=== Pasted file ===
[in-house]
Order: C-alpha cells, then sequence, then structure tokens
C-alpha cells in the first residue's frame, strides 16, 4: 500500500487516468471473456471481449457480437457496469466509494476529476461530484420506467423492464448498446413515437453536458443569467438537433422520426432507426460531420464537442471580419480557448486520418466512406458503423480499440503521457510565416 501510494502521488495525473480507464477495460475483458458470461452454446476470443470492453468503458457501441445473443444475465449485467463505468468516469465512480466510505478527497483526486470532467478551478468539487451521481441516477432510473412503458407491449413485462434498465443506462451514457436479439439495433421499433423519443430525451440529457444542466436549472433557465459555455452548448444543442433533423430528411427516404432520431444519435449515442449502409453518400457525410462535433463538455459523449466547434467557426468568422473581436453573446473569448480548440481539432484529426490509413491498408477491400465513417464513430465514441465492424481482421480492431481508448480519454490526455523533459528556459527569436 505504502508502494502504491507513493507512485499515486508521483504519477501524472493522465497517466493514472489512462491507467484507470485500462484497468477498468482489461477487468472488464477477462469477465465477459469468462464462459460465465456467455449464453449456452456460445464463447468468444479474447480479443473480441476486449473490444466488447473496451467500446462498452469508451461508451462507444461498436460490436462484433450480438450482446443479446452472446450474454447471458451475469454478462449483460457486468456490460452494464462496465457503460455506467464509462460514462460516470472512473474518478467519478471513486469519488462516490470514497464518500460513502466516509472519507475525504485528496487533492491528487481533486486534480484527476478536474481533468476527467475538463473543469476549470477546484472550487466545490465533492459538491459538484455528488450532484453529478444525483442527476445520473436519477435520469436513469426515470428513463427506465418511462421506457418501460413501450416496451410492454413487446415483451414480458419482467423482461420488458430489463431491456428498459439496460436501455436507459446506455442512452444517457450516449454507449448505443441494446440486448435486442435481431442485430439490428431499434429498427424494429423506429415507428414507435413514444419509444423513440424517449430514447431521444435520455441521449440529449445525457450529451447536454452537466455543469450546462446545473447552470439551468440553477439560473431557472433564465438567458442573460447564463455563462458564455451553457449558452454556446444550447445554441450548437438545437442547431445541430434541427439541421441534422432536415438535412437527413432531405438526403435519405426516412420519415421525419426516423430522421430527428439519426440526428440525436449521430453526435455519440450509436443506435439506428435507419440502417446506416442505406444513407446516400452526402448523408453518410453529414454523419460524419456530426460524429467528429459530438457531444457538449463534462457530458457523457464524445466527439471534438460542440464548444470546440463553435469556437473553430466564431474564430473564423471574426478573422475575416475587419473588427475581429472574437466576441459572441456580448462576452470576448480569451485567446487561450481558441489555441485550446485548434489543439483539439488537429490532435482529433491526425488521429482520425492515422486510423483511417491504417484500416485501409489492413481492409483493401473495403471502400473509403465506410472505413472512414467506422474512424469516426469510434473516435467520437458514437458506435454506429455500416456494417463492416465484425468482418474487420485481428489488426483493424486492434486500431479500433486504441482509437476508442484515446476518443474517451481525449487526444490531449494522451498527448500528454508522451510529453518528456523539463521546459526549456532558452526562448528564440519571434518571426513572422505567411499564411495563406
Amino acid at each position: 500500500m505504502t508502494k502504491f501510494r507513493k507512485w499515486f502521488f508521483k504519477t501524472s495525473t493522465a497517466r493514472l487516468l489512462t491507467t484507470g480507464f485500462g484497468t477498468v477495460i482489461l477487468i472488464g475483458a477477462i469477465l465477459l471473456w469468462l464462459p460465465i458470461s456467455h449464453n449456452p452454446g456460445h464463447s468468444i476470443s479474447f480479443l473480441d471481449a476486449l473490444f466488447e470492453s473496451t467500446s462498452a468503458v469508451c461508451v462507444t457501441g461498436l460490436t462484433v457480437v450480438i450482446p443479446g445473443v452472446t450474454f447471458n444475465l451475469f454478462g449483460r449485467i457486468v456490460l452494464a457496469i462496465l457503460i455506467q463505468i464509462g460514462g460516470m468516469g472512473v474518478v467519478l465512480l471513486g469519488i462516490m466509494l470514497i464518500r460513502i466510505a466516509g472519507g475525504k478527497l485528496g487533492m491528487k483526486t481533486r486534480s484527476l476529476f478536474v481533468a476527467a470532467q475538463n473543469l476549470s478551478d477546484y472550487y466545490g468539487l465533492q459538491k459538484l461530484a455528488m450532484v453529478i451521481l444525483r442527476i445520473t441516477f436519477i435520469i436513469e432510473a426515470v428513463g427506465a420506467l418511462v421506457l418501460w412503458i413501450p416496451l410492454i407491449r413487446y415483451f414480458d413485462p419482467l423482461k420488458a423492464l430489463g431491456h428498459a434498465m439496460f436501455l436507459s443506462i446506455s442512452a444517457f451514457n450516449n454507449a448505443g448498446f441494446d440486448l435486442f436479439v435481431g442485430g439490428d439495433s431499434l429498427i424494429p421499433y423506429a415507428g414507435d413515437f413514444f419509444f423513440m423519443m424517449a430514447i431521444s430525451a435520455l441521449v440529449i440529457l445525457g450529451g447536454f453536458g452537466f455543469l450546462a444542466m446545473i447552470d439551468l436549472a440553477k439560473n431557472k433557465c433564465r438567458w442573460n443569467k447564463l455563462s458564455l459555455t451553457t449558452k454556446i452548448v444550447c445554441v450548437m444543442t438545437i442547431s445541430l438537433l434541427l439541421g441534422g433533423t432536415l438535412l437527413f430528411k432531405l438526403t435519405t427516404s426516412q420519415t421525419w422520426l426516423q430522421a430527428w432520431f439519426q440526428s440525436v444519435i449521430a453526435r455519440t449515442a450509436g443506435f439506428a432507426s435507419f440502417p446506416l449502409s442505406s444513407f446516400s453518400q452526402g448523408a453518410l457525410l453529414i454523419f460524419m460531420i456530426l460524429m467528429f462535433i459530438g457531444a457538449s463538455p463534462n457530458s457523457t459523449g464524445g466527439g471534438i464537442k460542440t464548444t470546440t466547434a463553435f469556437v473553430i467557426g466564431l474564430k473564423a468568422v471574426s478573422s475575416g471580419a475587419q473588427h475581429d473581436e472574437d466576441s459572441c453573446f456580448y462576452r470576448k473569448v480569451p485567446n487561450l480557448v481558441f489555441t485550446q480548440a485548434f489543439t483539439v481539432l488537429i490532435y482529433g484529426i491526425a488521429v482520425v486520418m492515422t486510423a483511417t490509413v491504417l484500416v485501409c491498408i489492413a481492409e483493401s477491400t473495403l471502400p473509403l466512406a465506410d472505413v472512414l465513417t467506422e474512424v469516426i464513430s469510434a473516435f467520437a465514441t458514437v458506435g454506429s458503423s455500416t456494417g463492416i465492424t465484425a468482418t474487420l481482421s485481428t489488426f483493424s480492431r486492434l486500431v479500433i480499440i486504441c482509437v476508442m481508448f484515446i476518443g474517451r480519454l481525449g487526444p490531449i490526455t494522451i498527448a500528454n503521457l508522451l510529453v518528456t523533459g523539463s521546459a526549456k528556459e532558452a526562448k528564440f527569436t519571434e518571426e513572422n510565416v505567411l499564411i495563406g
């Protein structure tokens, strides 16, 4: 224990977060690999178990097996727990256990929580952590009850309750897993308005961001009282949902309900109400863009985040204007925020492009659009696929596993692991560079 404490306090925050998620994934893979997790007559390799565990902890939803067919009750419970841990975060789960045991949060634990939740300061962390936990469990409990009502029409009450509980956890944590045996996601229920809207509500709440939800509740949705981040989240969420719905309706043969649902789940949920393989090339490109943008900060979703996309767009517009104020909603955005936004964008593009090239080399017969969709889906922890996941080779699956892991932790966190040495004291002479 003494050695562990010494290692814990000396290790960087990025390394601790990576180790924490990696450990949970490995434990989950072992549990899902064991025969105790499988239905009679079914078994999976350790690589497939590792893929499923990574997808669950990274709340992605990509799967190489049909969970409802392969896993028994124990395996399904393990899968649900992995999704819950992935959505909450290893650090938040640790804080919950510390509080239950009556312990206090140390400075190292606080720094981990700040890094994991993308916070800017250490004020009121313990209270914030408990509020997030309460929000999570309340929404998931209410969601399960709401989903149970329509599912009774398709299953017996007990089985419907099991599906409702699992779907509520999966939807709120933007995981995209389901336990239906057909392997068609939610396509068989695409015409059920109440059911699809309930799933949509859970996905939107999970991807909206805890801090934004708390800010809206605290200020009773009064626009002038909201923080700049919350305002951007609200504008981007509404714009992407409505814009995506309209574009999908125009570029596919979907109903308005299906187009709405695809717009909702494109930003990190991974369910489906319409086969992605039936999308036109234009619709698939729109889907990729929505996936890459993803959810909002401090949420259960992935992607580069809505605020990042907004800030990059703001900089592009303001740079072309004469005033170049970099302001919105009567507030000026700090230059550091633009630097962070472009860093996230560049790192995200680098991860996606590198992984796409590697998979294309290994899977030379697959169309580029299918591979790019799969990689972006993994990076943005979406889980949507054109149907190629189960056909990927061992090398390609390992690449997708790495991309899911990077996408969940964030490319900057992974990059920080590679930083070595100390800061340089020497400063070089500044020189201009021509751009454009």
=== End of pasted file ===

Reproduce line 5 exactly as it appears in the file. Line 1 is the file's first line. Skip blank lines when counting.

């Protein structure tokens, strides 16, 4: 224990977060690999178990097996727990256990929580952590009850309750897993308005961001009282949902309900109400863009985040204007925020492009659009696929596993692991560079 404490306090925050998620994934893979997790007559390799565990902890939803067919009750419970841990975060789960045991949060634990939740300061962390936990469990409990009502029409009450509980956890944590045996996601229920809207509500709440939800509740949705981040989240969420719905309706043969649902789940949920393989090339490109943008900060979703996309767009517009104020909603955005936004964008593009090239080399017969969709889906922890996941080779699956892991932790966190040495004291002479 003494050695562990010494290692814990000396290790960087990025390394601790990576180790924490990696450990949970490995434990989950072992549990899902064991025969105790499988239905009679079914078994999976350790690589497939590792893929499923990574997808669950990274709340992605990509799967190489049909969970409802392969896993028994124990395996399904393990899968649900992995999704819950992935959505909450290893650090938040640790804080919950510390509080239950009556312990206090140390400075190292606080720094981990700040890094994991993308916070800017250490004020009121313990209270914030408990509020997030309460929000999570309340929404998931209410969601399960709401989903149970329509599912009774398709299953017996007990089985419907099991599906409702699992779907509520999966939807709120933007995981995209389901336990239906057909392997068609939610396509068989695409015409059920109440059911699809309930799933949509859970996905939107999970991807909206805890801090934004708390800010809206605290200020009773009064626009002038909201923080700049919350305002951007609200504008981007509404714009992407409505814009995506309209574009999908125009570029596919979907109903308005299906187009709405695809717009909702494109930003990190991974369910489906319409086969992605039936999308036109234009619709698939729109889907990729929505996936890459993803959810909002401090949420259960992935992607580069809505605020990042907004800030990059703001900089592009303001740079072309004469005033170049970099302001919105009567507030000026700090230059550091633009630097962070472009860093996230560049790192995200680098991860996606590198992984796409590697998979294309290994899977030379697959169309580029299918591979790019799969990689972006993994990076943005979406889980949507054109149907190629189960056909990927061992090398390609390992690449997708790495991309899911990077996408969940964030490319900057992974990059920080590679930083070595100390800061340089020497400063070089500044020189201009021509751009454009």